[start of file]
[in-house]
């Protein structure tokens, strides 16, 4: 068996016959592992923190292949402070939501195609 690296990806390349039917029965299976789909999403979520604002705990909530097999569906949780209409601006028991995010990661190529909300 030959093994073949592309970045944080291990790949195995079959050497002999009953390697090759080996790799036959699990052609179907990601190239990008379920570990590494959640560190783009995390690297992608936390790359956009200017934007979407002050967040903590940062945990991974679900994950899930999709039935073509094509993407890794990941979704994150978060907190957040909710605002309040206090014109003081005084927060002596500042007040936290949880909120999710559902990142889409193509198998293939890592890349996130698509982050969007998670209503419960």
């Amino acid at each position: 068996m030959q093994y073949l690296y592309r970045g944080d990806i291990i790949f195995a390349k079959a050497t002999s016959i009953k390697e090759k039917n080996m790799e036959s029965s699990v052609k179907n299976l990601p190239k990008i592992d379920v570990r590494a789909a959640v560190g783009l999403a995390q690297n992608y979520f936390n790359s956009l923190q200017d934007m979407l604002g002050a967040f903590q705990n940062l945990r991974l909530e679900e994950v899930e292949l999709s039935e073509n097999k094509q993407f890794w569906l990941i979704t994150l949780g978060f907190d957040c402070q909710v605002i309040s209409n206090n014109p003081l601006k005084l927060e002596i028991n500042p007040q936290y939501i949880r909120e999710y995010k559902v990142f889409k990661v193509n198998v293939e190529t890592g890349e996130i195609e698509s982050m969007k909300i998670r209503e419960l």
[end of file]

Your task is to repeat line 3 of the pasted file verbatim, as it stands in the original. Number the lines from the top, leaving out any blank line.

């Amino acid at each position: 068996m030959q093994y073949l690296y592309r970045g944080d990806i291990i790949f195995a390349k079959a050497t002999s016959i009953k390697e090759k039917n080996m790799e036959s029965s699990v052609k179907n299976l990601p190239k990008i592992d379920v570990r590494a789909a959640v560190g783009l999403a995390q690297n992608y979520f936390n790359s956009l923190q200017d934007m979407l604002g002050a967040f903590q705990n940062l945990r991974l909530e679900e994950v899930e292949l999709s039935e073509n097999k094509q993407f890794w569906l990941i979704t994150l949780g978060f907190d957040c402070q909710v605002i309040s209409n206090n014109p003081l601006k005084l927060e002596i028991n500042p007040q936290y939501i949880r909120e999710y995010k559902v990142f889409k990661v193509n198998v293939e190529t890592g890349e996130i195609e698509s982050m969007k909300i998670r209503e419960l």